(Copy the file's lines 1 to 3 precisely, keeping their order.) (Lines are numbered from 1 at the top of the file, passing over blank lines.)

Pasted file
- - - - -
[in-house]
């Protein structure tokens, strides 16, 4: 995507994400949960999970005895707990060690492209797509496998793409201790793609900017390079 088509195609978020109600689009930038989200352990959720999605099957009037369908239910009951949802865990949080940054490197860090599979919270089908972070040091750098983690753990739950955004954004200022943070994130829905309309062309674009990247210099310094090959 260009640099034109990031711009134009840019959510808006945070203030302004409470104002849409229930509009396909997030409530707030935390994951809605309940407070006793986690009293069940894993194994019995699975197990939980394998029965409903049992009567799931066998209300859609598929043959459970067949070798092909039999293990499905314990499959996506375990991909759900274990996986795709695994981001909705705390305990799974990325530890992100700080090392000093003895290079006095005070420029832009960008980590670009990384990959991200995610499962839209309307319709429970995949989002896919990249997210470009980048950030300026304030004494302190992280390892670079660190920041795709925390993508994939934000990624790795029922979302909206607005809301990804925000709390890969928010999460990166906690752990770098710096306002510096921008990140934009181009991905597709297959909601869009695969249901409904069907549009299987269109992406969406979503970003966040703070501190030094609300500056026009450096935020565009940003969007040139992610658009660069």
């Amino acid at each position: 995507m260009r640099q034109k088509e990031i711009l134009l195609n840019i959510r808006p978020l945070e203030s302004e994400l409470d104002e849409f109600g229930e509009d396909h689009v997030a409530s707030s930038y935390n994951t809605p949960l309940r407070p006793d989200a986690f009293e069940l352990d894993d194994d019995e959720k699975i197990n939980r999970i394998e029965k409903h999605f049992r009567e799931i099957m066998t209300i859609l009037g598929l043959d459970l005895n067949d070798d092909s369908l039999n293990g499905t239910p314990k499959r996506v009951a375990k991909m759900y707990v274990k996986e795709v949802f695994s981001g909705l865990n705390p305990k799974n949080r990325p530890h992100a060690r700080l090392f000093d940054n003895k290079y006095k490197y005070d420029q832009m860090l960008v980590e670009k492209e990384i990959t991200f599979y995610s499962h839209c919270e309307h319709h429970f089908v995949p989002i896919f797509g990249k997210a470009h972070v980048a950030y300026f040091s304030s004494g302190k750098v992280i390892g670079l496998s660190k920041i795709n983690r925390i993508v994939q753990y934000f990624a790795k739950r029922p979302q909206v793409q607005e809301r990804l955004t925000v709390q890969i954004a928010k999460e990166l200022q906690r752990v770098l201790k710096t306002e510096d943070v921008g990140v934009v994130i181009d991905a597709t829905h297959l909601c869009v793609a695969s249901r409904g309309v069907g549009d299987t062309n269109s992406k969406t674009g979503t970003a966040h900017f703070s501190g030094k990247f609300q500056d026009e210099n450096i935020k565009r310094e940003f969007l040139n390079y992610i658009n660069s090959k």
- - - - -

[in-house]
């Protein structure tokens, strides 16, 4: 995507994400949960999970005895707990060690492209797509496998793409201790793609900017390079 088509195609978020109600689009930038989200352990959720999605099957009037369908239910009951949802865990949080940054490197860090599979919270089908972070040091750098983690753990739950955004954004200022943070994130829905309309062309674009990247210099310094090959 260009640099034109990031711009134009840019959510808006945070203030302004409470104002849409229930509009396909997030409530707030935390994951809605309940407070006793986690009293069940894993194994019995699975197990939980394998029965409903049992009567799931066998209300859609598929043959459970067949070798092909039999293990499905314990499959996506375990991909759900274990996986795709695994981001909705705390305990799974990325530890992100700080090392000093003895290079006095005070420029832009960008980590670009990384990959991200995610499962839209309307319709429970995949989002896919990249997210470009980048950030300026304030004494302190992280390892670079660190920041795709925390993508994939934000990624790795029922979302909206607005809301990804925000709390890969928010999460990166906690752990770098710096306002510096921008990140934009181009991905597709297959909601869009695969249901409904069907549009299987269109992406969406979503970003966040703070501190030094609300500056026009450096935020565009940003969007040139992610658009660069």
């Amino acid at each position: 995507m260009r640099q034109k088509e990031i711009l134009l195609n840019i959510r808006p978020l945070e203030s302004e994400l409470d104002e849409f109600g229930e509009d396909h689009v997030a409530s707030s930038y935390n994951t809605p949960l309940r407070p006793d989200a986690f009293e069940l352990d894993d194994d019995e959720k699975i197990n939980r999970i394998e029965k409903h999605f049992r009567e799931i099957m066998t209300i859609l009037g598929l043959d459970l005895n067949d070798d092909s369908l039999n293990g499905t239910p314990k499959r996506v009951a375990k991909m759900y707990v274990k996986e795709v949802f695994s981001g909705l865990n705390p305990k799974n949080r990325p530890h992100a060690r700080l090392f000093d940054n003895k290079y006095k490197y005070d420029q832009m860090l960008v980590e670009k492209e990384i990959t991200f599979y995610s499962h839209c919270e309307h319709h429970f089908v995949p989002i896919f797509g990249k997210a470009h972070v980048a950030y300026f040091s304030s004494g302190k750098v992280i390892g670079l496998s660190k920041i795709n983690r925390i993508v994939q753990y934000f990624a790795k739950r029922p979302q909206v793409q607005e809301r990804l955004t925000v709390q890969i954004a928010k999460e990166l200022q906690r752990v770098l201790k710096t306002e510096d943070v921008g990140v934009v994130i181009d991905a597709t829905h297959l909601c869009v793609a695969s249901r409904g309309v069907g549009d299987t062309n269109s992406k969406t674009g979503t970003a966040h900017f703070s501190g030094k990247f609300q500056d026009e210099n450096i935020k565009r310094e940003f969007l040139n390079y992610i658009n660069s090959k």